It’s a stream cleanup with a difference.
A restoration of the Wairaka puna, or spring, will bring together Western science and the Maori concept of kaitiakitanga in a new conservation method.
The spring, at Unitec’s Mt Albert campus, is one focus of Matariki this year and the wider community is invited to come to the cleanup to learn more about its significance.
Unitec senior natural sciences lecturer John Perrott will run the cleanup.
He says by combining scientific methodologies and Maoritanga he hopes to engage more Maori in environmental protection.
Instead of treating the spring as a characterless body of water, Perrott wants it to be viewed as a treasure.
The cleanup is just the start of a longer process of restoration.
After removing exotic plants and rubbish, the next stage will see the banks of the stream planted with native plants eco-sourced from tapu areas. Restoring a sense of spirituality to the stream will give it a level of protection, Perrott says.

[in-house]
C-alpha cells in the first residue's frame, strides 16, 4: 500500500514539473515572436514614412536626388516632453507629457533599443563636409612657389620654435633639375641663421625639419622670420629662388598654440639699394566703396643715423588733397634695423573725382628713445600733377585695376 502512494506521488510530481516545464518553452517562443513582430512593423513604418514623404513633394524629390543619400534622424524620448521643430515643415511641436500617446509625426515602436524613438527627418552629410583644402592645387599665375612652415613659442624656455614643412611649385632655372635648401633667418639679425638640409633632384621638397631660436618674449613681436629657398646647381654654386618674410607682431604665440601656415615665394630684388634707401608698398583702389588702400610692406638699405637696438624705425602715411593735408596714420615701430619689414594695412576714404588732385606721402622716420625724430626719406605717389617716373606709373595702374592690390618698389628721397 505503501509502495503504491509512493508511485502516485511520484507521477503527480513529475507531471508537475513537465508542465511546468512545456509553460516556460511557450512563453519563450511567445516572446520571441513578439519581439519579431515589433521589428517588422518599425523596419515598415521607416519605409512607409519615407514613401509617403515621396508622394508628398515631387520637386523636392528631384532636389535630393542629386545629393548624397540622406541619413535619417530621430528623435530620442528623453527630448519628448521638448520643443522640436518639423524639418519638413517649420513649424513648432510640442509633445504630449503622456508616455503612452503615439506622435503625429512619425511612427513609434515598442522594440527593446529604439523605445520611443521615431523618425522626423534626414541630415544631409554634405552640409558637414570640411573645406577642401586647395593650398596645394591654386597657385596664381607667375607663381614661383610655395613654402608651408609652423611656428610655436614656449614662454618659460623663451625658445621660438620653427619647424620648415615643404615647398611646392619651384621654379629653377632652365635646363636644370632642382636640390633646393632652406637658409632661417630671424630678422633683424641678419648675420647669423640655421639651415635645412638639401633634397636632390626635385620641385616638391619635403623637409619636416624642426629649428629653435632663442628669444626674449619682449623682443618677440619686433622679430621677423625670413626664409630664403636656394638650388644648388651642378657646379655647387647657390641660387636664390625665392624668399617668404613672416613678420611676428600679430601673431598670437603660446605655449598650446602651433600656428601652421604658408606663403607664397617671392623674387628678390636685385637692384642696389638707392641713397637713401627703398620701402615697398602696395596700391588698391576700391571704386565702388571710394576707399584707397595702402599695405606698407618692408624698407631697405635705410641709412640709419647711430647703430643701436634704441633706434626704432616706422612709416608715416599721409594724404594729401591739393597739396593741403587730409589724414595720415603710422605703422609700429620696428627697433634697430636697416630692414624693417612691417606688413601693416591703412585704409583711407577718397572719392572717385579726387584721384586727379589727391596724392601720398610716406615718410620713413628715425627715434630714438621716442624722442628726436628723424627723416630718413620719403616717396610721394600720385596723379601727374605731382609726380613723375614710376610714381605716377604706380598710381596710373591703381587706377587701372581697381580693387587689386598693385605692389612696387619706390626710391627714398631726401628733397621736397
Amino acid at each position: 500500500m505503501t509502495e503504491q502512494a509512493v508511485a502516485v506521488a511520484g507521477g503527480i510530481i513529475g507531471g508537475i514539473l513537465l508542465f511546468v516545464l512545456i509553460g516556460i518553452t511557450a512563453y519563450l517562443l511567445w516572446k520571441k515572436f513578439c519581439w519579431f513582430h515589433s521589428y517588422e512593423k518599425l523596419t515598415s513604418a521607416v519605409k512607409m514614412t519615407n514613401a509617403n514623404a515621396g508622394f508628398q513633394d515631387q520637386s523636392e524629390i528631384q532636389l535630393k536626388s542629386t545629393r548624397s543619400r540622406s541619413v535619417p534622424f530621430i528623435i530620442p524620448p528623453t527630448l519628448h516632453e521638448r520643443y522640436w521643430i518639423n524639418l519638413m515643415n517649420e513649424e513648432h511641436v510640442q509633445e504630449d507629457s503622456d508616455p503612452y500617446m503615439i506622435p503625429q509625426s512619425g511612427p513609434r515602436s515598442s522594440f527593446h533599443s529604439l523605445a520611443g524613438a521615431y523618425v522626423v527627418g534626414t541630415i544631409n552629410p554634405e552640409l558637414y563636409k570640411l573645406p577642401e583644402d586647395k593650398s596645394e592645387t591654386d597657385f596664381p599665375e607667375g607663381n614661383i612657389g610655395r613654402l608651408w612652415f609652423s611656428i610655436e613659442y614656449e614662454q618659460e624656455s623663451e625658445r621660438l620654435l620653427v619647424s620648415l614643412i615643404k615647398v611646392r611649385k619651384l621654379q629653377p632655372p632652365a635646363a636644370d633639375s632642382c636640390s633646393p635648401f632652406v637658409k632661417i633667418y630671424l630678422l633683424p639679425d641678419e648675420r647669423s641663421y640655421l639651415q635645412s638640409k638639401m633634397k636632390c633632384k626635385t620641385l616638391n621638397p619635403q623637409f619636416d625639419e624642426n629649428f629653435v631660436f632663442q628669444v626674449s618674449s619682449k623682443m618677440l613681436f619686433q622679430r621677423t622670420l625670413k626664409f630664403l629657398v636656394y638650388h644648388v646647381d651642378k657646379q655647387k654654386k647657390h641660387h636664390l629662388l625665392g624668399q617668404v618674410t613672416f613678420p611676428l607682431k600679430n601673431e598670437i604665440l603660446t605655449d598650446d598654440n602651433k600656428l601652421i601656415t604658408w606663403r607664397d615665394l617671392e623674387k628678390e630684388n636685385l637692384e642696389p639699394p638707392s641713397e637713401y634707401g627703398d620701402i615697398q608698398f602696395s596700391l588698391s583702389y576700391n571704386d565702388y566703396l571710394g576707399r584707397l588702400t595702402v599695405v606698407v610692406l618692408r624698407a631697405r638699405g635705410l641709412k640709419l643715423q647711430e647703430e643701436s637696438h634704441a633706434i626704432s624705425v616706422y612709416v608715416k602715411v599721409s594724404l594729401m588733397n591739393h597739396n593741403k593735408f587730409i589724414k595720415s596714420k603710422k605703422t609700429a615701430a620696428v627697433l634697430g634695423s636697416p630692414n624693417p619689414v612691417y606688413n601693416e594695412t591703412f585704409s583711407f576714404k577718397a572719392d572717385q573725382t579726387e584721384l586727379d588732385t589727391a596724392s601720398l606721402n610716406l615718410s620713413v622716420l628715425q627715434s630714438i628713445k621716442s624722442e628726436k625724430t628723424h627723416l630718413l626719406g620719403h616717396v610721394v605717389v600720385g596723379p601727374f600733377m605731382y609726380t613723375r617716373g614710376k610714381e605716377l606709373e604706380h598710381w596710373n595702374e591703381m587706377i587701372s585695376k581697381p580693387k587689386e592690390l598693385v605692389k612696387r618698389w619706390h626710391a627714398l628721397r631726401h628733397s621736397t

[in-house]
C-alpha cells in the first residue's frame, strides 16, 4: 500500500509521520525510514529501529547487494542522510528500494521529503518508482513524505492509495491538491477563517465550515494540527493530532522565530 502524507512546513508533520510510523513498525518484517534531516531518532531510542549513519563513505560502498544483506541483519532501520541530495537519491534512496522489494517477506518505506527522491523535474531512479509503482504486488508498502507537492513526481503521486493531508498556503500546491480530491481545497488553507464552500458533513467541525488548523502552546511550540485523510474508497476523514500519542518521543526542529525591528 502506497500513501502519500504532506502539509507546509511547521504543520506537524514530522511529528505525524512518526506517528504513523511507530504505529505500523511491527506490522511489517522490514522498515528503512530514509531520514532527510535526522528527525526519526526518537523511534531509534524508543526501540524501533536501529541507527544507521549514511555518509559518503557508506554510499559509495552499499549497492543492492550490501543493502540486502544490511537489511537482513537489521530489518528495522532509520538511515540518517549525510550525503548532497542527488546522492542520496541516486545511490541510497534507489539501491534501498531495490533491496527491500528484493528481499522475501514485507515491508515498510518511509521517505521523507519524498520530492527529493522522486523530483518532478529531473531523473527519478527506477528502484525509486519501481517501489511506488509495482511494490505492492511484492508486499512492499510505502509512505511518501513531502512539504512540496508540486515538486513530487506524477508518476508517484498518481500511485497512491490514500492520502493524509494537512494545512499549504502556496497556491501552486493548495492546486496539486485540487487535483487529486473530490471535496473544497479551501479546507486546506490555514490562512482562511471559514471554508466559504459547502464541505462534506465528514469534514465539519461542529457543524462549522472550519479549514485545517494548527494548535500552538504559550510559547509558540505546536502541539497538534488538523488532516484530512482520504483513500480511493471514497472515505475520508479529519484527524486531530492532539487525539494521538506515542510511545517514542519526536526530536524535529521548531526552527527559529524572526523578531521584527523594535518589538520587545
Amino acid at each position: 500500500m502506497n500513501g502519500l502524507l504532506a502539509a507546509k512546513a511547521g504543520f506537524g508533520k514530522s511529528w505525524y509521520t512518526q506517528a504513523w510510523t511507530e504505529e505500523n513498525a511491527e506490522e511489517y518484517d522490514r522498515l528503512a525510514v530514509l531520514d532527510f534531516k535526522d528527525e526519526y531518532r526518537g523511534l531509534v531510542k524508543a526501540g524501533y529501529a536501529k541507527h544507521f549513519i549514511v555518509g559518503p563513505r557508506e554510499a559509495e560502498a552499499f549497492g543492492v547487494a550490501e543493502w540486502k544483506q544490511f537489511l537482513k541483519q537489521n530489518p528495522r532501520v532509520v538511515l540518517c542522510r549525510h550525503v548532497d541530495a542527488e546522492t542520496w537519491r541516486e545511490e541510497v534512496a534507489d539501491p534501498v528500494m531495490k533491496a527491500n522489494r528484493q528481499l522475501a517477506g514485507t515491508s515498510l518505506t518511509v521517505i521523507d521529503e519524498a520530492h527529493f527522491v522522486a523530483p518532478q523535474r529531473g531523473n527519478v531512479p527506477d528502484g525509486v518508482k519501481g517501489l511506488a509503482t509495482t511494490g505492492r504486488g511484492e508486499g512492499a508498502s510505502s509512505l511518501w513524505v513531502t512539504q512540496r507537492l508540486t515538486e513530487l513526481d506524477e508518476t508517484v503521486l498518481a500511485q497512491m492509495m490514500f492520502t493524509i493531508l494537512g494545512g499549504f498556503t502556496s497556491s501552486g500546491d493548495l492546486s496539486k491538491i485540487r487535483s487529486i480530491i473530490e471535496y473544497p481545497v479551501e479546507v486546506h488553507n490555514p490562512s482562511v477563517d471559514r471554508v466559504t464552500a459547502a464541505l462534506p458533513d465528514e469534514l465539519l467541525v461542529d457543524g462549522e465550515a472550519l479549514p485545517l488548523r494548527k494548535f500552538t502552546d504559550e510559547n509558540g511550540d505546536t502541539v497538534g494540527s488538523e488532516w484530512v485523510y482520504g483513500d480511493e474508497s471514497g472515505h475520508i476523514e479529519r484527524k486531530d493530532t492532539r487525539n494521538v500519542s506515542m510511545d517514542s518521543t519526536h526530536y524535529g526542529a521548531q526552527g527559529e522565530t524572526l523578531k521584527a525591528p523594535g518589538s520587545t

‘‘We want to imbue tapu as a way of protection. Westerners put fences around things, to stop access to them, but Maori traditionally used spiritual means through rahui, banning, or making things tapu.’’
Unitec’s Maori Maia Centre kaiawhina Lynda Toki says it is time to have a new focus on the water.
‘‘These waterways are a gift from Papatuanuku, to care for them is to care for her, we assist her by keeping the waterways clean which in turn will keep the seas clean as all our puna run to the sea,’’ she says.
The cleanup will be held on Friday and will be preceded tomorrow by a symposium looking at the history of the Owairaka area.
New approach: John Perrot and Lynda Toki beside the Wairaka puna.